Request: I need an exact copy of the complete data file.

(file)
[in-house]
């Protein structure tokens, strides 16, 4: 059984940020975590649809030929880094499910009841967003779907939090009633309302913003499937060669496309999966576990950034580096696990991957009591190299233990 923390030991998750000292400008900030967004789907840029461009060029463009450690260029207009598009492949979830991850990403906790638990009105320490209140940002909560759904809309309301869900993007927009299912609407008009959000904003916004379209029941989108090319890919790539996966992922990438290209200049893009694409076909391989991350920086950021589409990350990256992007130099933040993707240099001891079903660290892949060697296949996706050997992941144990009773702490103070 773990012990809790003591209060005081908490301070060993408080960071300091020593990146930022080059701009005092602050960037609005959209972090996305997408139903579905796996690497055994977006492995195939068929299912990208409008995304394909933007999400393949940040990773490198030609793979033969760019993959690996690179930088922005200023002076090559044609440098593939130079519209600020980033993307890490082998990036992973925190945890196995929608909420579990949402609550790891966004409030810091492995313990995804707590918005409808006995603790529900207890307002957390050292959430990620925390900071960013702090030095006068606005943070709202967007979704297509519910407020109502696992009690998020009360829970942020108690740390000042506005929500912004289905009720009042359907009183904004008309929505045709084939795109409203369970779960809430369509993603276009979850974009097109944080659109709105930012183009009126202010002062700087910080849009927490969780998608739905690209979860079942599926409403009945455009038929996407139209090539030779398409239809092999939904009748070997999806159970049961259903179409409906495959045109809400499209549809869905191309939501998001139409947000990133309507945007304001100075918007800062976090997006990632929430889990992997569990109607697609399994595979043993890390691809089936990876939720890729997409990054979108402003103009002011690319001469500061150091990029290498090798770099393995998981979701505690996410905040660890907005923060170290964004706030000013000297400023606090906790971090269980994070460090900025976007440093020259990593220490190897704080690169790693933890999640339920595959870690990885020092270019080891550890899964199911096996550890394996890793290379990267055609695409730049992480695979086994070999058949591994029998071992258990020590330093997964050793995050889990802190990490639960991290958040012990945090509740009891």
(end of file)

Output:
[in-house]
């Protein structure tokens, strides 16, 4: 059984940020975590649809030929880094499910009841967003779907939090009633309302913003499937060669496309999966576990950034580096696990991957009591190299233990 923390030991998750000292400008900030967004789907840029461009060029463009450690260029207009598009492949979830991850990403906790638990009105320490209140940002909560759904809309309301869900993007927009299912609407008009959000904003916004379209029941989108090319890919790539996966992922990438290209200049893009694409076909391989991350920086950021589409990350990256992007130099933040993707240099001891079903660290892949060697296949996706050997992941144990009773702490103070 773990012990809790003591209060005081908490301070060993408080960071300091020593990146930022080059701009005092602050960037609005959209972090996305997408139903579905796996690497055994977006492995195939068929299912990208409008995304394909933007999400393949940040990773490198030609793979033969760019993959690996690179930088922005200023002076090559044609440098593939130079519209600020980033993307890490082998990036992973925190945890196995929608909420579990949402609550790891966004409030810091492995313990995804707590918005409808006995603790529900207890307002957390050292959430990620925390900071960013702090030095006068606005943070709202967007979704297509519910407020109502696992009690998020009360829970942020108690740390000042506005929500912004289905009720009042359907009183904004008309929505045709084939795109409203369970779960809430369509993603276009979850974009097109944080659109709105930012183009009126202010002062700087910080849009927490969780998608739905690209979860079942599926409403009945455009038929996407139209090539030779398409239809092999939904009748070997999806159970049961259903179409409906495959045109809400499209549809869905191309939501998001139409947000990133309507945007304001100075918007800062976090997006990632929430889990992997569990109607697609399994595979043993890390691809089936990876939720890729997409990054979108402003103009002011690319001469500061150091990029290498090798770099393995998981979701505690996410905040660890907005923060170290964004706030000013000297400023606090906790971090269980994070460090900025976007440093020259990593220490190897704080690169790693933890999640339920595959870690990885020092270019080891550890899964199911096996550890394996890793290379990267055609695409730049992480695979086994070999058949591994029998071992258990020590330093997964050793995050889990802190990490639960991290958040012990945090509740009891």